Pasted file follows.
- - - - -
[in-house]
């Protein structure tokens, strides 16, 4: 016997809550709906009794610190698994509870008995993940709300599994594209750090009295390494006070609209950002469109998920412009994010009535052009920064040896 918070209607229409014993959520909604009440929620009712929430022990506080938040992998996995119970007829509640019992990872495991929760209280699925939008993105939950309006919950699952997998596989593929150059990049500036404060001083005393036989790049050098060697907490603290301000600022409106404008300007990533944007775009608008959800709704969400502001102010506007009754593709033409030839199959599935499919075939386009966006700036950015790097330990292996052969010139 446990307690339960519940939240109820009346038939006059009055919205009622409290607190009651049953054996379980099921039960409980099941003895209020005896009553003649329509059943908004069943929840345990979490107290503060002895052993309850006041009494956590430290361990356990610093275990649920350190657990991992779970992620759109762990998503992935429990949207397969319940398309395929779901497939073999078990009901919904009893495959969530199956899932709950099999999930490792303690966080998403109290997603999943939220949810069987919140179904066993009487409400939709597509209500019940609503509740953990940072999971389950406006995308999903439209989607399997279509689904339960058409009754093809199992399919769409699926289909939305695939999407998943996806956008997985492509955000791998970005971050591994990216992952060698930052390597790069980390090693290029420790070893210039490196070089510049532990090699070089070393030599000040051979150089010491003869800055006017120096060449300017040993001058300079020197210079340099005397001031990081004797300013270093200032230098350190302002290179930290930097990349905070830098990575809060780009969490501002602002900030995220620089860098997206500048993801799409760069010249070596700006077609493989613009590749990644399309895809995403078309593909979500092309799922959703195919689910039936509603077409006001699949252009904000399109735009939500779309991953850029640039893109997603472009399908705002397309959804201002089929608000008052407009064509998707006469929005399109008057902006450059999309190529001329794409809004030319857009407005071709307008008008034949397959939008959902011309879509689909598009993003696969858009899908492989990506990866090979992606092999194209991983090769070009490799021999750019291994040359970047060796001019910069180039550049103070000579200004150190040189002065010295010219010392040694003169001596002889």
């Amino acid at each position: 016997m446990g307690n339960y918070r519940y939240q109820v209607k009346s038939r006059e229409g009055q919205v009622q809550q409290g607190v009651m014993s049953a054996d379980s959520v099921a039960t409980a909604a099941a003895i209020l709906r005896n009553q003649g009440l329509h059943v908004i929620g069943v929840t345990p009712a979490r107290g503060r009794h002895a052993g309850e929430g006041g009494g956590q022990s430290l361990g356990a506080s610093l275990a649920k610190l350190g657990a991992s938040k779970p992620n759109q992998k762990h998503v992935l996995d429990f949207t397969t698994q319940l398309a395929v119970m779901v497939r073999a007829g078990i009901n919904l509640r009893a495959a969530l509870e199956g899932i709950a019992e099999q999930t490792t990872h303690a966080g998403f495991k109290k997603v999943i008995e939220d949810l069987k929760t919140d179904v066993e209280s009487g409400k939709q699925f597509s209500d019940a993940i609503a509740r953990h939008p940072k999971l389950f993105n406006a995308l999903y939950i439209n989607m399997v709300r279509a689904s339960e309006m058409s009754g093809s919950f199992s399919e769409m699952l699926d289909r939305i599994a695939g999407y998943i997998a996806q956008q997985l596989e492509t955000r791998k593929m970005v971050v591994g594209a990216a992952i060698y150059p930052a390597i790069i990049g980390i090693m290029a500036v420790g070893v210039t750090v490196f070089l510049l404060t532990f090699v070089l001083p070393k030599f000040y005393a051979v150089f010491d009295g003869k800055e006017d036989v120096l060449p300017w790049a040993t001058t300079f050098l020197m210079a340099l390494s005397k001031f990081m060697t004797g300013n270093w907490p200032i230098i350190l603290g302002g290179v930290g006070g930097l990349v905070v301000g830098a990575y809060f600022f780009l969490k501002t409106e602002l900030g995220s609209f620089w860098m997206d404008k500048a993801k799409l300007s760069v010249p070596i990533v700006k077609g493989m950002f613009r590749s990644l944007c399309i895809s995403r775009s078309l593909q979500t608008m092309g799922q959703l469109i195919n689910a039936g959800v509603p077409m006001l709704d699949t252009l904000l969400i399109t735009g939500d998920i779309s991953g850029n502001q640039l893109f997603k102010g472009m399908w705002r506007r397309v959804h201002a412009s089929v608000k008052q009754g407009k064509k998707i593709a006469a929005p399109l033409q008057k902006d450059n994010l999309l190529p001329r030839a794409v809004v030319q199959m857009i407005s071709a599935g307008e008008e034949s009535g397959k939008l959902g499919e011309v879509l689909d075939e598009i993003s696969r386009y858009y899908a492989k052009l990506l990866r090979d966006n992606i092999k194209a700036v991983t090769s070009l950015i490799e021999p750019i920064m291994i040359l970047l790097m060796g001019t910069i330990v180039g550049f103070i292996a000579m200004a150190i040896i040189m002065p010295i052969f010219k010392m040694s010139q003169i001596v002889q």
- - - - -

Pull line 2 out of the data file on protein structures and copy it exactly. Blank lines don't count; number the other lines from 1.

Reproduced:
């Protein structure tokens, strides 16, 4: 016997809550709906009794610190698994509870008995993940709300599994594209750090009295390494006070609209950002469109998920412009994010009535052009920064040896 918070209607229409014993959520909604009440929620009712929430022990506080938040992998996995119970007829509640019992990872495991929760209280699925939008993105939950309006919950699952997998596989593929150059990049500036404060001083005393036989790049050098060697907490603290301000600022409106404008300007990533944007775009608008959800709704969400502001102010506007009754593709033409030839199959599935499919075939386009966006700036950015790097330990292996052969010139 446990307690339960519940939240109820009346038939006059009055919205009622409290607190009651049953054996379980099921039960409980099941003895209020005896009553003649329509059943908004069943929840345990979490107290503060002895052993309850006041009494956590430290361990356990610093275990649920350190657990991992779970992620759109762990998503992935429990949207397969319940398309395929779901497939073999078990009901919904009893495959969530199956899932709950099999999930490792303690966080998403109290997603999943939220949810069987919140179904066993009487409400939709597509209500019940609503509740953990940072999971389950406006995308999903439209989607399997279509689904339960058409009754093809199992399919769409699926289909939305695939999407998943996806956008997985492509955000791998970005971050591994990216992952060698930052390597790069980390090693290029420790070893210039490196070089510049532990090699070089070393030599000040051979150089010491003869800055006017120096060449300017040993001058300079020197210079340099005397001031990081004797300013270093200032230098350190302002290179930290930097990349905070830098990575809060780009969490501002602002900030995220620089860098997206500048993801799409760069010249070596700006077609493989613009590749990644399309895809995403078309593909979500092309799922959703195919689910039936509603077409006001699949252009904000399109735009939500779309991953850029640039893109997603472009399908705002397309959804201002089929608000008052407009064509998707006469929005399109008057902006450059999309190529001329794409809004030319857009407005071709307008008008034949397959939008959902011309879509689909598009993003696969858009899908492989990506990866090979992606092999194209991983090769070009490799021999750019291994040359970047060796001019910069180039550049103070000579200004150190040189002065010295010219010392040694003169001596002889």